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S2: When we come back, why Biden’s going to have to act fast if he wants to restore diplomatic relations with Iran. As Trita Parsi tries to game out how President elect Biden will handle conflict with Iran, he isn’t just watching the ways the diplomatic players are arranging themselves. He’s also watching the clock, because just as the political winds have begun to shift here in the US, they are about to shift in Iran to.

S3: I’m not so nervous about what the Iranians will come to the table, granted that the Biden administration moves fast. And the reason for this is this is getting entangled with Iranian politics and Iranian presidential politics. The Iranians are having their elections in June of next year. Most likely, the hard liners are going to be in a advantageous position. Most likely, the next Iranian president is going to be a hard liner who ran on a platform of opposing the JCP, just as Trump did here in the United States in twenty sixteen, mostly because of political reasons, just as it was political for Trump as well. The question is not if the Biden team wants to go back in the deal. I think they do. But Biden is going to be faced with so many internal and external challenges on day one. I mean, no one should envy his job. So the question I have is to what extent will this be sufficient of a priority for Biden in order to make sure that it happens fast enough so we don’t miss the window that exists on the Iranian side, this narrow window of opportunity.

S2: It’ll come as both the U.S. and Iran struggle to contain the coronavirus, that Iran is going to be struggling much harder. American sanctions have made the pandemic there especially grim and deadly.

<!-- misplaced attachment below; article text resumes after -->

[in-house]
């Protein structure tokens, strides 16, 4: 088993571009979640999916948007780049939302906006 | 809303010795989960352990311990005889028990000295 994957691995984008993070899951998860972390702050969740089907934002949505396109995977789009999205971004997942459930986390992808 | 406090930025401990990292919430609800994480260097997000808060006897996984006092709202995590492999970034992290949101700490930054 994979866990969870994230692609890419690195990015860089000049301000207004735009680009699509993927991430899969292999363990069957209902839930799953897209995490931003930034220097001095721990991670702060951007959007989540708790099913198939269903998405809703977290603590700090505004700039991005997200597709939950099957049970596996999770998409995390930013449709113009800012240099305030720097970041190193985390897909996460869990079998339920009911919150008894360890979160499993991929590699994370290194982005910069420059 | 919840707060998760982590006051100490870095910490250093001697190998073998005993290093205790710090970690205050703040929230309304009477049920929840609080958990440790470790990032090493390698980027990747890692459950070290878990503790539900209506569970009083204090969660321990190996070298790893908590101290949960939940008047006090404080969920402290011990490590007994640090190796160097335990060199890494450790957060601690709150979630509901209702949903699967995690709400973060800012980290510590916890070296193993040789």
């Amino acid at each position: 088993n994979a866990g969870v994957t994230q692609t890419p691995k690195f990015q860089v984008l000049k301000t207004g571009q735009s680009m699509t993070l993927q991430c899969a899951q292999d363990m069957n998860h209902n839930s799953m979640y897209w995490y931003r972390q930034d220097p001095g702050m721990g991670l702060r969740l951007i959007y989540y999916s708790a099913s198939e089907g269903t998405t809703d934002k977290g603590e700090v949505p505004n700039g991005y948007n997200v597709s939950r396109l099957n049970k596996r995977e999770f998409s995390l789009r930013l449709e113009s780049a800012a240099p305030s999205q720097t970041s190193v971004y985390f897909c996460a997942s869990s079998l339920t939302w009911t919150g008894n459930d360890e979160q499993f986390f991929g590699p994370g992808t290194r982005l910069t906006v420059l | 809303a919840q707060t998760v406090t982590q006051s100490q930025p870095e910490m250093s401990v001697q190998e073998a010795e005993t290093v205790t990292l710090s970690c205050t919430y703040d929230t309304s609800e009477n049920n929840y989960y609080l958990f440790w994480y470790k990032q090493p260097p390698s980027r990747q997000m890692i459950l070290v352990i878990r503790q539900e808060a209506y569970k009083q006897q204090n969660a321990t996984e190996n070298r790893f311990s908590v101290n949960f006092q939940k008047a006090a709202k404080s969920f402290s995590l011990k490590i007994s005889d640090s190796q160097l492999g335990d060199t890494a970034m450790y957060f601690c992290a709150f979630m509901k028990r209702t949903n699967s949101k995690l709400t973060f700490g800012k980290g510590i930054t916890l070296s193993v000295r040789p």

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S3: It’s been absolutely devastating on the Iranian side. On the one hand, because of the government’s own mismanagement, which in the beginning looked somewhat unique. Now, in retrospect, we see that a lot of other countries have mismanaged it as well. Frankly, the United States probably has mismanaged it even more, but also because the Iranians have very limited access to simple medicine and the medical equipment as a result of the sanctions that the US has imposed. And those sanctions were actually intensified and ramped up during covid because the Trump administration calculated and even stated at one point that covid is a multiplier of the sanctions effect, which is quite inhumane. I have to say, though, economically, politically, the Iranians are in a very, very difficult spot. Despite all of this, the Iranians have not changed their policy an inch in the direction that the United States wants. What do you mean by that when it comes to their regional influence, when it comes to all of these are the things they’ve stood completely firm? So I think in some ways this should be a wake up call in Washington in order for us to fall out in love, out of love with our sanctions, because sanctions have become such an obsession of Washington when it comes to the preferred tool of our foreign policy. Reality is it does inflict a tremendous amount of damage, both in terms of actually bringing about the type of foreign policy change we want. It is not effective at all.